There has been many innovations in the world of “Fire Rated Wood Doors.” We reached out Jacob Kluger, founder & innovator at Grandoor, to learn more about this exciting industry.
Enter Jacob of Grandoor:
Wood and laminate doors are often used by leading architects and designers to help transform the interior design of a room from BLAND to GRAND. Whether the look of a contemporary flush wood with quarter sawn veneer, or a painted 2 panel door, doors have a transformative effort. Inevitably somewhere on a project, you will likely run into a FIRE RATED door requirement which can be intimidating.
Good news -there are plenty of options available making it easy to seamlessly include a fire rated version to match the rest of the doors. No need to revert to a hollow metal door.
Here’s a short list of items to keep in mind with fire rated wood doors.
1. What makes a door fire rated?
Answer – Aside from the construction to make it fire resistant, the door has been independently tested by a certified testing agency. Each fire rated door must come with a fire label (attached on the hinge edge of the door), and note what fire rating it meets. (20 minute, 30 minute, 45 minute, 60 minute, 90 minute).
2. What are my design option with Fire rated wood doors?
Answer – More than you’d imagine, and from a visual perspective, fire rated wood doors will look EXACTLY the same as a regular door! Options include a full array of Flush Doors (typically used in office, retail, medical, school, and other commercial oriented projects) which have a mineral composite core, agrifiber core or similar depending on the fire rating.
Stile and Rail or Paneled Doors (typically found in multifamily, senior living, hospitality, historic renovation, and other specialty projects) are comparatively more expensive since they will be using a more expensive fire core.
3. Which fire rating do I need for my wood doors?
Answer – Doors are usually rated to three-quarters (3/4) of what the wall fire rating is. So a 2 hour wall will require a 90 minute fire rated door. Exceptions occur, so review your local codes.
4. What is Positive Pressure and Neutral Pressure?
Answer – Positive pressure more accurately reflects real world conditions in the fire testing process. Most current code requirements and architectural plans require positive pressure, so it is best to ensure the doors are listed as Positive Pressure tested.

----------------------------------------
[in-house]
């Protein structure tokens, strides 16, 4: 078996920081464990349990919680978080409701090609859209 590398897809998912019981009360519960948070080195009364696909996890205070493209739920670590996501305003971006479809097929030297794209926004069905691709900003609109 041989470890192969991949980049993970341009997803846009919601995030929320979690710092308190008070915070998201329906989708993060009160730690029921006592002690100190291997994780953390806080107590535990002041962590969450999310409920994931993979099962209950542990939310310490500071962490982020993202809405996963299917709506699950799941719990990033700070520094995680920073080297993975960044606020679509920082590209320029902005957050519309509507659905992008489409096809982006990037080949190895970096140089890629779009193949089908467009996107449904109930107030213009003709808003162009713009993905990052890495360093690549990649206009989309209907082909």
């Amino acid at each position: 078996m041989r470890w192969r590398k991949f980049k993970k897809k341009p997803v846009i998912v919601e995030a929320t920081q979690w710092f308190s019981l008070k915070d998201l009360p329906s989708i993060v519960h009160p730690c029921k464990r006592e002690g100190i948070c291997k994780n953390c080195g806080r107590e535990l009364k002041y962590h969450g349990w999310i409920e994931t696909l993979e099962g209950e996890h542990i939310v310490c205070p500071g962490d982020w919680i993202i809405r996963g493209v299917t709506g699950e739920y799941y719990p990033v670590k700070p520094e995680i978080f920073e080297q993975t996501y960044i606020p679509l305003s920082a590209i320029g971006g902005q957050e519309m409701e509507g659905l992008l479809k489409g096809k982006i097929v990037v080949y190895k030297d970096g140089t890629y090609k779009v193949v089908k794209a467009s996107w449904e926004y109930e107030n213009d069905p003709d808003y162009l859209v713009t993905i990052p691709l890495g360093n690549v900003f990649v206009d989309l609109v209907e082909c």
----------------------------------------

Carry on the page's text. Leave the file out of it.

5. Who certifies the doors?
Answer – Various testing labs with experience in fire testing doors. The majority of doors will be certified by UL (Underwriters Laboratorties), Intertek/Warnock Hersey, and QAI. Regardless of the listing agency, doors should be tested and be labeled as UL 10B, UL 10C & NFPA 252.
6. Who has ultimate say?
Answer – The local Authority Having Jurisdiction (AHJ) make the ultimate call on what is allowed.
7. Do I need special hardware for wood fire rated doors?
Answer – All fire rated doors (wood or metal) need to be self-closing and self-latching. If you are using a surface mounted overhead closer, make sure the door has additional blocking to handle the screws. All hardware should also be independently fire rated.
8. What is Category B and Category A Doors?
Answer – During a fire, expandable seals control the spread of fire/smoke within the gap between door and frame. Category A doors refer to the seals being built into the edge of the door which expands into the gap during a fire. Category B refers to the gasket being applied to the door frame and expanding to the door. Category B doors are extremely common and are a cost savings.
9. What sizes can I do in fire rated doors?
Answer – Varies by door manufacturer. Expect to be able to do 8’0 & 9’0 in height and 4’0 (single) & 7’0 (double) in width. Larger sizes are available. Most fire rated doors are 1-3/4” thick.
10. Can I have wood door FRAMES to match my wood door?
Answer – Absolutely. Companies like Grandoor Frames are focused exclusively on manufacturing fire rated wood frames that are affordable and customizable.
11. Can I include glass?
Answer – Each door manufacturer has tested and approved their own glass size. Expect to see most manufacturers be able to do up to 100 sq inches (10” x 10” or 5” x 25”), but more companies have tested larger sizes in wood doors.
12. Can the hardware preps be done in the field?
Answer – Hardware preps need to be completed by the manufacturer or an authorized machiner of the doors. This is to ensure that all hardware preps meet the testing protocals. One exception is up to a ¾” undercut on the door.